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The influence of selection for vulnerability to angling on foraging ecology in largemouth bass Micropterus salmoides

Authors

  • M. A. Nannini,

    Corresponding author
    1. Sam Parr Biological Station, Illinois Natural History Survey, 6401 Meacham Rd, Kinmundy, IL 62854, U.S.A.
      Tel.: +1 618 245 6348; email: nannini@gmail.com
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  • D. H. Wahl,

    1. Sam Parr Biological Station, Illinois Natural History Survey, 6401 Meacham Rd, Kinmundy, IL 62854, U.S.A.
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  • D. P. Philipp,

    1. Illinois Natural History Survey, University of Illinois, 1816 South Oak St, Champaign, IL 61820, U.S.A.
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  • S. J. Cooke

    1. Fish Ecology and Conservation Physiology Laboratory, Department of Biology and Institute of Environmental Science, Carleton University, 1125 Colonel By Dr, Ottawa, ON, K1S 5B6 Canada
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Tel.: +1 618 245 6348; email: nannini@gmail.com

Abstract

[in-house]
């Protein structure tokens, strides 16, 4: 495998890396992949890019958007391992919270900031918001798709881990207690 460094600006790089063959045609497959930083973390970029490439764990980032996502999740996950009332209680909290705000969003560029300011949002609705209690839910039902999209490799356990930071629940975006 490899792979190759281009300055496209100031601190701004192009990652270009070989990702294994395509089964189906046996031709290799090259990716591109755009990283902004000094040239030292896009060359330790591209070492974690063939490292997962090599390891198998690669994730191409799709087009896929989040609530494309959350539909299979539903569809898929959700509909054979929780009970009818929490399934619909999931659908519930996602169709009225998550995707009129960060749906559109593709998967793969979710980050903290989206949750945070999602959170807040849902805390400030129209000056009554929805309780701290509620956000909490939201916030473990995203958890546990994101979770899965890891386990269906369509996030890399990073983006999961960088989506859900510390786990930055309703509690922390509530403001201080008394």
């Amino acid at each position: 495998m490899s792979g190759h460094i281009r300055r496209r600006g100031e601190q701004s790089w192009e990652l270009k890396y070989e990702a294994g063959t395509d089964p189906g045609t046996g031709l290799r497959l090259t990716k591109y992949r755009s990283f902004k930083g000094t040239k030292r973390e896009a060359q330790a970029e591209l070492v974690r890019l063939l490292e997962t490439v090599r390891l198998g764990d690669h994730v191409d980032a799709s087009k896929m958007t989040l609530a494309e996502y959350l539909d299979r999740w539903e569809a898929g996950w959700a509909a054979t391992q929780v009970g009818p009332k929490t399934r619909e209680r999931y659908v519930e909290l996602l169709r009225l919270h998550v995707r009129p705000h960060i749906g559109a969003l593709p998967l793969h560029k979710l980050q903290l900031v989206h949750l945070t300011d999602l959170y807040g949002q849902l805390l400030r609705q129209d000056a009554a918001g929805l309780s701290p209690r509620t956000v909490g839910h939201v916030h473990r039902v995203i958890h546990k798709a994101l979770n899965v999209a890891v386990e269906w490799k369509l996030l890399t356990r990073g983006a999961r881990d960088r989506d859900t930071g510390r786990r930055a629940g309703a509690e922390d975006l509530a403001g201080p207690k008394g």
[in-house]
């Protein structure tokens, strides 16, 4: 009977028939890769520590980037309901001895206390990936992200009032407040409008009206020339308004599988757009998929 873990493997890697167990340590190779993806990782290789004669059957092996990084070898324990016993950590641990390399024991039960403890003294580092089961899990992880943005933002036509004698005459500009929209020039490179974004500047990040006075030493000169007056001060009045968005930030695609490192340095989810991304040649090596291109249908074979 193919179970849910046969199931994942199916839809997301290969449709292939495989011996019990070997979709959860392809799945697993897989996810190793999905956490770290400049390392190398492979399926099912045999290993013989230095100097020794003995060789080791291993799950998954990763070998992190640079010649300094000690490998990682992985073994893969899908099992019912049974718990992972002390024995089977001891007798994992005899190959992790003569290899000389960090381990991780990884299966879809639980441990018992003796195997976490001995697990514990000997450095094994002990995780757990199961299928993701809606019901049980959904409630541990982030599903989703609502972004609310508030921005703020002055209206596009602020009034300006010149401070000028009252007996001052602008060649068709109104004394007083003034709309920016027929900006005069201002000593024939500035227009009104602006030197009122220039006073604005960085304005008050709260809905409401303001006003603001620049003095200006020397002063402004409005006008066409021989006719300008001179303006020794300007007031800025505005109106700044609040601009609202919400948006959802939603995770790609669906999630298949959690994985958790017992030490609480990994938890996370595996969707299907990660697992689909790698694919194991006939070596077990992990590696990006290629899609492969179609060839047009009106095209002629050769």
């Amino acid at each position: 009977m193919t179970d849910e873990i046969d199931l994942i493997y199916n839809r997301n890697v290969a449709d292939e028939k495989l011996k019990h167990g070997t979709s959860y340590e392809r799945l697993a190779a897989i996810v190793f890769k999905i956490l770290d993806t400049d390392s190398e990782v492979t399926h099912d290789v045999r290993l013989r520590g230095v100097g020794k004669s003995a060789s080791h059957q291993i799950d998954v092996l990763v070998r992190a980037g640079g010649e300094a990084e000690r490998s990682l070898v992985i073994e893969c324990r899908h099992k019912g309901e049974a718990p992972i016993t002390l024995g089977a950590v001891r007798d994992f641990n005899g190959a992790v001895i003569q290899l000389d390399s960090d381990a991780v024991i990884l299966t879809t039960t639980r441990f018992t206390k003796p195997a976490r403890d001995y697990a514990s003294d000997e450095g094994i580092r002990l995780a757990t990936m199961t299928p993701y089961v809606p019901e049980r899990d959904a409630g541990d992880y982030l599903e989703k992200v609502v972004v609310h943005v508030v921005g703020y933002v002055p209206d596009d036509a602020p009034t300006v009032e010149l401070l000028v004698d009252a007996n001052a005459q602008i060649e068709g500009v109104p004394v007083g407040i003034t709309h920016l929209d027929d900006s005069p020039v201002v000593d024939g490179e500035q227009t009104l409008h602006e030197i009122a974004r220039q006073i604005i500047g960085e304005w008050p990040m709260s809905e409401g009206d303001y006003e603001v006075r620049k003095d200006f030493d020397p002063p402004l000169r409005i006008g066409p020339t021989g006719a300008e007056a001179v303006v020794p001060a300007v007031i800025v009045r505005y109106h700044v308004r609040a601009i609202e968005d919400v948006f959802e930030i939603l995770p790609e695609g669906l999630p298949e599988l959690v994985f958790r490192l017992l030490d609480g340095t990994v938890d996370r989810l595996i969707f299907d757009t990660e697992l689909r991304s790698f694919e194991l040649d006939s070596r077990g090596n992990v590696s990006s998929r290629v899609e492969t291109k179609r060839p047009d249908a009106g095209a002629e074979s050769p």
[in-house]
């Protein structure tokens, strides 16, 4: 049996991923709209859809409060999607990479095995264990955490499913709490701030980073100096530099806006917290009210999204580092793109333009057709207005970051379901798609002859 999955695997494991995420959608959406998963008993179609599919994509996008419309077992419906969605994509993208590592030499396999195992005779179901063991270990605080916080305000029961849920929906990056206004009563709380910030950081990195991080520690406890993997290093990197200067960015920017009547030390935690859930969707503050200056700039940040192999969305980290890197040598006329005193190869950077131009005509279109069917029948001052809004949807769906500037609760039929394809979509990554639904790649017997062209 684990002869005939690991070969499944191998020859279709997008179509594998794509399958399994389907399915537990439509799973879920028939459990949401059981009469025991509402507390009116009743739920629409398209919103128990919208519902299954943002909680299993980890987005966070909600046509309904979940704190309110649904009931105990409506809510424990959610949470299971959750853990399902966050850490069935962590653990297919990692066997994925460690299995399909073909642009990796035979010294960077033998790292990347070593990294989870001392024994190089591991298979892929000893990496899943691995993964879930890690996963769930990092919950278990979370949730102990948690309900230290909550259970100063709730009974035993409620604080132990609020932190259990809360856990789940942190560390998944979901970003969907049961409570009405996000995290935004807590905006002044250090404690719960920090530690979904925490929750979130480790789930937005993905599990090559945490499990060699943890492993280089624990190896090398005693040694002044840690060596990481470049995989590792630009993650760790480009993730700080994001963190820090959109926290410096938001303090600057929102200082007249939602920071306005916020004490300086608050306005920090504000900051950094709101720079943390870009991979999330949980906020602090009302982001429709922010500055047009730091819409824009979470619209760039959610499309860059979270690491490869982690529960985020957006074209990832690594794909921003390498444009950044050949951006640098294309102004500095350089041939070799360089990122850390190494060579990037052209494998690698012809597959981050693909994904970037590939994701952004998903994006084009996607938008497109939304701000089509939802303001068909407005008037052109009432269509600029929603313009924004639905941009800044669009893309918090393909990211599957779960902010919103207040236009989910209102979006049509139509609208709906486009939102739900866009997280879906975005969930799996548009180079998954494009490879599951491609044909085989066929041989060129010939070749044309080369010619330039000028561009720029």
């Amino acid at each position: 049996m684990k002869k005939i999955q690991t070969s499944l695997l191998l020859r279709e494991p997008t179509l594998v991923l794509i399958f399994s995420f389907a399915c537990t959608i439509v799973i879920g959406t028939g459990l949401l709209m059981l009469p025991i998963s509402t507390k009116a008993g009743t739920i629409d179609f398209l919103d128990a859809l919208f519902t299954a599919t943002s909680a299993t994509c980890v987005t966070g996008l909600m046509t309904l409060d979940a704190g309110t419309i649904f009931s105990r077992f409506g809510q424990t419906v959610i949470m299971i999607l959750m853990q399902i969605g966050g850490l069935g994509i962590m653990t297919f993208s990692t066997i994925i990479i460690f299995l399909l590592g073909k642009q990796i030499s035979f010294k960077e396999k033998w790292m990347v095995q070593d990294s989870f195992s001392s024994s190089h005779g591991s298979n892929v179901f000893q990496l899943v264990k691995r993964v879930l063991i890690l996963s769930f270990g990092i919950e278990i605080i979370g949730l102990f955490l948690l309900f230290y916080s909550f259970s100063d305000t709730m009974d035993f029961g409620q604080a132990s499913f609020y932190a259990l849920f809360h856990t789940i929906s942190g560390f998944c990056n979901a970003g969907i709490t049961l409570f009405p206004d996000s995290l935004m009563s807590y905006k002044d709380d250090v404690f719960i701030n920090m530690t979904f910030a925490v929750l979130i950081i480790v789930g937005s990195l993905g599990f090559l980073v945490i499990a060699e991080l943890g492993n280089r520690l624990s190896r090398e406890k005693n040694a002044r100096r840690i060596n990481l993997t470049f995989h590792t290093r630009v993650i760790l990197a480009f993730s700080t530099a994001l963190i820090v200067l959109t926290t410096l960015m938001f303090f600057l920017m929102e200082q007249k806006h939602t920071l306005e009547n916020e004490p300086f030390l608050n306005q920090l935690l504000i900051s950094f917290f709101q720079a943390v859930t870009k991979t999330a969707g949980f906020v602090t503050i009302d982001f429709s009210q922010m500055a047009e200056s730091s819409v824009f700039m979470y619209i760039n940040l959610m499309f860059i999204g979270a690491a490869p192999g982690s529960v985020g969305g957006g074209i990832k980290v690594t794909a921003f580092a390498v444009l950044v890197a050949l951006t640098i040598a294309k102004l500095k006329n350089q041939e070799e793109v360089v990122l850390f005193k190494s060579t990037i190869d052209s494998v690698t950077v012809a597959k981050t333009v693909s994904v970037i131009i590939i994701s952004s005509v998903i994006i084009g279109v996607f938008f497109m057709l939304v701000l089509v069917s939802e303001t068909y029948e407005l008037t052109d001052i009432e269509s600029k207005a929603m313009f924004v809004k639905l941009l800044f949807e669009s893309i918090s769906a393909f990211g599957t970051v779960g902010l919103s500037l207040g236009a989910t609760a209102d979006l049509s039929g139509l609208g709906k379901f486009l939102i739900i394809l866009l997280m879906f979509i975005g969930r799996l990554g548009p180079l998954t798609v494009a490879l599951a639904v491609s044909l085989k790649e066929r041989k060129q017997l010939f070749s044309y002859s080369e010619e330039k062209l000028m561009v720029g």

Several traits related to foraging behaviour were assessed in young-of-the-year produced from largemouth bass Micropterus salmoides that had been exposed to four generations of artificial selection for vulnerability to angling. As recreational angling may target foraging ability, this study tested the hypothesis that selection for vulnerability to angling would affect behaviours associated with foraging ecology and prey capture success. Fish selected for low vulnerability to angling captured more prey and attempted more captures than high vulnerability fish. The higher capture attempts, however, ultimately resulted in a lower capture success for low vulnerability fish. Low vulnerability fish also had higher prey rejection rates, marginally shorter reactive distance and were more efficient at converting prey consumed into growth than their high vulnerability counterparts. Selection due to recreational fishing has the potential to affect many aspects of the foraging ecology of the targeted population and highlights the importance of understanding evolutionary effects and how these need to be considered when managing populations.

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